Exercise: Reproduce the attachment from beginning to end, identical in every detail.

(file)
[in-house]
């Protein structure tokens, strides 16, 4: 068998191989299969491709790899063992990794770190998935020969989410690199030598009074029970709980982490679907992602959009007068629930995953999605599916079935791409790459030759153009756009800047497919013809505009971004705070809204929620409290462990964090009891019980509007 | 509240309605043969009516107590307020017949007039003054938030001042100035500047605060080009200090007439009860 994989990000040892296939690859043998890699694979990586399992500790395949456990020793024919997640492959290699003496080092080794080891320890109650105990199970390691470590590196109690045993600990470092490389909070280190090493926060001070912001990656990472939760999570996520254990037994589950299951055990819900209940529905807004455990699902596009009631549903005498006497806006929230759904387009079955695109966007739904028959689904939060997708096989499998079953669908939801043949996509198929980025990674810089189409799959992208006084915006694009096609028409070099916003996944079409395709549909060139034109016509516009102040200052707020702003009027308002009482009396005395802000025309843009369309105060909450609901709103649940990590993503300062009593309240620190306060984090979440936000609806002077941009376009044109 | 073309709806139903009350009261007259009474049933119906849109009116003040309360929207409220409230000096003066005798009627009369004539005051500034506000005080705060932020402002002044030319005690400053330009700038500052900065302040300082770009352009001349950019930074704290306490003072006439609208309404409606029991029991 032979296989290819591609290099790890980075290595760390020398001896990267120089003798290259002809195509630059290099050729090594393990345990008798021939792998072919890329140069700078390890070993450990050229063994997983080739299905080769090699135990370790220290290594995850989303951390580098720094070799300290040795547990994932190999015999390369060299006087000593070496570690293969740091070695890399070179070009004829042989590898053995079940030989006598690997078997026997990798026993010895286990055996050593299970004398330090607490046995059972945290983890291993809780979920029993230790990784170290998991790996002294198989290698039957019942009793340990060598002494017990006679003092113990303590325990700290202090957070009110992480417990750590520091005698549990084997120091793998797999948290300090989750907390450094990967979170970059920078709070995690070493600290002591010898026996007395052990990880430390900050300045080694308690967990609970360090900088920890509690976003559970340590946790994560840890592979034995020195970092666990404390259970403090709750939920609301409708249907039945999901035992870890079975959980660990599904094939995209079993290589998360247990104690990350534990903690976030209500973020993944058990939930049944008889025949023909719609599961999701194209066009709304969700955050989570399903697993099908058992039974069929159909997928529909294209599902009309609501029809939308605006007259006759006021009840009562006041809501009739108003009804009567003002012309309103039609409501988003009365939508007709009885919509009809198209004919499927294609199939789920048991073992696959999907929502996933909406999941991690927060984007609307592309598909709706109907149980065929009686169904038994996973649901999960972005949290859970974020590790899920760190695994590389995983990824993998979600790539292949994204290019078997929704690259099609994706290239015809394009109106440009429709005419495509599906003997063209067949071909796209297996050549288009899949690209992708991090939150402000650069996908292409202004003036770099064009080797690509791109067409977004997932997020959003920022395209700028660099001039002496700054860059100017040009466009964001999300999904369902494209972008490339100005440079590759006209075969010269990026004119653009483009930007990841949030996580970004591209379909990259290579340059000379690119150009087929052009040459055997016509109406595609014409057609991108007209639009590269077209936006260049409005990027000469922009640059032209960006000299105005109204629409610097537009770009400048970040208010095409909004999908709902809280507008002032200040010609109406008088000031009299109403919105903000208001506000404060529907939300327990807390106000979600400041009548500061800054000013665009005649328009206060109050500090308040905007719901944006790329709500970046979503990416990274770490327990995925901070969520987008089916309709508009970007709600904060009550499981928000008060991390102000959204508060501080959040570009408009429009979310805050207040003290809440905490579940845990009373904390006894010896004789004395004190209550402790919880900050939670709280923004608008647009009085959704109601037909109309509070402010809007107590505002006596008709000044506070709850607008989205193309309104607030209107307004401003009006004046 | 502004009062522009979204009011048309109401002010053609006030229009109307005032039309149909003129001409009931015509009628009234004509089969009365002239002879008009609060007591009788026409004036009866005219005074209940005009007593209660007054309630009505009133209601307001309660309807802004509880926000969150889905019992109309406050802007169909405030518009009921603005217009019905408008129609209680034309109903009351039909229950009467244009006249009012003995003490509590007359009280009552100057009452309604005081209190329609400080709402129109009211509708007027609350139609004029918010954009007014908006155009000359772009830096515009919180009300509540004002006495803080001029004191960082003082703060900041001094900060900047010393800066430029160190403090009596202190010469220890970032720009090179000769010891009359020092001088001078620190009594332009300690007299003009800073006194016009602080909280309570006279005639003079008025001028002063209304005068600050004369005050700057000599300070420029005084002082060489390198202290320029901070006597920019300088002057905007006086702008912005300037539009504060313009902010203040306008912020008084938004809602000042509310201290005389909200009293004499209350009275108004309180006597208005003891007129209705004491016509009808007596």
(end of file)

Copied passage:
[in-house]
């Protein structure tokens, strides 16, 4: 068998191989299969491709790899063992990794770190998935020969989410690199030598009074029970709980982490679907992602959009007068629930995953999605599916079935791409790459030759153009756009800047497919013809505009971004705070809204929620409290462990964090009891019980509007 | 509240309605043969009516107590307020017949007039003054938030001042100035500047605060080009200090007439009860 994989990000040892296939690859043998890699694979990586399992500790395949456990020793024919997640492959290699003496080092080794080891320890109650105990199970390691470590590196109690045993600990470092490389909070280190090493926060001070912001990656990472939760999570996520254990037994589950299951055990819900209940529905807004455990699902596009009631549903005498006497806006929230759904387009079955695109966007739904028959689904939060997708096989499998079953669908939801043949996509198929980025990674810089189409799959992208006084915006694009096609028409070099916003996944079409395709549909060139034109016509516009102040200052707020702003009027308002009482009396005395802000025309843009369309105060909450609901709103649940990590993503300062009593309240620190306060984090979440936000609806002077941009376009044109 | 073309709806139903009350009261007259009474049933119906849109009116003040309360929207409220409230000096003066005798009627009369004539005051500034506000005080705060932020402002002044030319005690400053330009700038500052900065302040300082770009352009001349950019930074704290306490003072006439609208309404409606029991029991 032979296989290819591609290099790890980075290595760390020398001896990267120089003798290259002809195509630059290099050729090594393990345990008798021939792998072919890329140069700078390890070993450990050229063994997983080739299905080769090699135990370790220290290594995850989303951390580098720094070799300290040795547990994932190999015999390369060299006087000593070496570690293969740091070695890399070179070009004829042989590898053995079940030989006598690997078997026997990798026993010895286990055996050593299970004398330090607490046995059972945290983890291993809780979920029993230790990784170290998991790996002294198989290698039957019942009793340990060598002494017990006679003092113990303590325990700290202090957070009110992480417990750590520091005698549990084997120091793998797999948290300090989750907390450094990967979170970059920078709070995690070493600290002591010898026996007395052990990880430390900050300045080694308690967990609970360090900088920890509690976003559970340590946790994560840890592979034995020195970092666990404390259970403090709750939920609301409708249907039945999901035992870890079975959980660990599904094939995209079993290589998360247990104690990350534990903690976030209500973020993944058990939930049944008889025949023909719609599961999701194209066009709304969700955050989570399903697993099908058992039974069929159909997928529909294209599902009309609501029809939308605006007259006759006021009840009562006041809501009739108003009804009567003002012309309103039609409501988003009365939508007709009885919509009809198209004919499927294609199939789920048991073992696959999907929502996933909406999941991690927060984007609307592309598909709706109907149980065929009686169904038994996973649901999960972005949290859970974020590790899920760190695994590389995983990824993998979600790539292949994204290019078997929704690259099609994706290239015809394009109106440009429709005419495509599906003997063209067949071909796209297996050549288009899949690209992708991090939150402000650069996908292409202004003036770099064009080797690509791109067409977004997932997020959003920022395209700028660099001039002496700054860059100017040009466009964001999300999904369902494209972008490339100005440079590759006209075969010269990026004119653009483009930007990841949030996580970004591209379909990259290579340059000379690119150009087929052009040459055997016509109406595609014409057609991108007209639009590269077209936006260049409005990027000469922009640059032209960006000299105005109204629409610097537009770009400048970040208010095409909004999908709902809280507008002032200040010609109406008088000031009299109403919105903000208001506000404060529907939300327990807390106000979600400041009548500061800054000013665009005649328009206060109050500090308040905007719901944006790329709500970046979503990416990274770490327990995925901070969520987008089916309709508009970007709600904060009550499981928000008060991390102000959204508060501080959040570009408009429009979310805050207040003290809440905490579940845990009373904390006894010896004789004395004190209550402790919880900050939670709280923004608008647009009085959704109601037909109309509070402010809007107590505002006596008709000044506070709850607008989205193309309104607030209107307004401003009006004046 | 502004009062522009979204009011048309109401002010053609006030229009109307005032039309149909003129001409009931015509009628009234004509089969009365002239002879008009609060007591009788026409004036009866005219005074209940005009007593209660007054309630009505009133209601307001309660309807802004509880926000969150889905019992109309406050802007169909405030518009009921603005217009019905408008129609209680034309109903009351039909229950009467244009006249009012003995003490509590007359009280009552100057009452309604005081209190329609400080709402129109009211509708007027609350139609004029918010954009007014908006155009000359772009830096515009919180009300509540004002006495803080001029004191960082003082703060900041001094900060900047010393800066430029160190403090009596202190010469220890970032720009090179000769010891009359020092001088001078620190009594332009300690007299003009800073006194016009602080909280309570006279005639003079008025001028002063209304005068600050004369005050700057000599300070420029005084002082060489390198202290320029901070006597920019300088002057905007006086702008912005300037539009504060313009902010203040306008912020008084938004809602000042509310201290005389909200009293004499209350009275108004309180006597208005003891007129209705004491016509009808007596």